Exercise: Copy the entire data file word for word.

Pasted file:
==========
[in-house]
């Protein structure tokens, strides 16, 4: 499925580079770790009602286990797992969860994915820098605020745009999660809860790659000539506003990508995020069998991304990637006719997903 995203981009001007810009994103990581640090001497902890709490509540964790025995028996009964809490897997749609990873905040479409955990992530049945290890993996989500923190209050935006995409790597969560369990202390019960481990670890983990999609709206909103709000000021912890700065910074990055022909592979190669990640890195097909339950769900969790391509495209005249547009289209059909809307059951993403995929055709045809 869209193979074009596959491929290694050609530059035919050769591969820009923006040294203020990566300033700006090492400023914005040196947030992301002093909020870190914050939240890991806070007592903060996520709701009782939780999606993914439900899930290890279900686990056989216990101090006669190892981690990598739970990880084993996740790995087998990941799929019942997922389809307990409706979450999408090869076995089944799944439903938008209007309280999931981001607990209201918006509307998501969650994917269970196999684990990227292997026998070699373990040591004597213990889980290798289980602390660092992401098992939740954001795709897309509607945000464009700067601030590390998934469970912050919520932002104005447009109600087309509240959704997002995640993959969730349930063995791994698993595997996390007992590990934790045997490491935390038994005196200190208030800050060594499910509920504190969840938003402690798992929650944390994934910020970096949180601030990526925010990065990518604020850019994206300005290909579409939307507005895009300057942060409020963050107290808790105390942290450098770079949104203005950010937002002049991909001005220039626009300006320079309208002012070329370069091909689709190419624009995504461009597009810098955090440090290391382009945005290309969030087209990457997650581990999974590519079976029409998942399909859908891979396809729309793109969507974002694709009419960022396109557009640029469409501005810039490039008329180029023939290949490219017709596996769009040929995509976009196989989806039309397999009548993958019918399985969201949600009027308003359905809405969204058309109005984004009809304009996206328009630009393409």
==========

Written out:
[in-house]
């Protein structure tokens, strides 16, 4: 499925580079770790009602286990797992969860994915820098605020745009999660809860790659000539506003990508995020069998991304990637006719997903 995203981009001007810009994103990581640090001497902890709490509540964790025995028996009964809490897997749609990873905040479409955990992530049945290890993996989500923190209050935006995409790597969560369990202390019960481990670890983990999609709206909103709000000021912890700065910074990055022909592979190669990640890195097909339950769900969790391509495209005249547009289209059909809307059951993403995929055709045809 869209193979074009596959491929290694050609530059035919050769591969820009923006040294203020990566300033700006090492400023914005040196947030992301002093909020870190914050939240890991806070007592903060996520709701009782939780999606993914439900899930290890279900686990056989216990101090006669190892981690990598739970990880084993996740790995087998990941799929019942997922389809307990409706979450999408090869076995089944799944439903938008209007309280999931981001607990209201918006509307998501969650994917269970196999684990990227292997026998070699373990040591004597213990889980290798289980602390660092992401098992939740954001795709897309509607945000464009700067601030590390998934469970912050919520932002104005447009109600087309509240959704997002995640993959969730349930063995791994698993595997996390007992590990934790045997490491935390038994005196200190208030800050060594499910509920504190969840938003402690798992929650944390994934910020970096949180601030990526925010990065990518604020850019994206300005290909579409939307507005895009300057942060409020963050107290808790105390942290450098770079949104203005950010937002002049991909001005220039626009300006320079309208002012070329370069091909689709190419624009995504461009597009810098955090440090290391382009945005290309969030087209990457997650581990999974590519079976029409998942399909859908891979396809729309793109969507974002694709009419960022396109557009640029469409501005810039490039008329180029023939290949490219017709596996769009040929995509976009196989989806039309397999009548993958019918399985969201949600009027308003359905809405969204058309109005984004009809304009996206328009630009393409």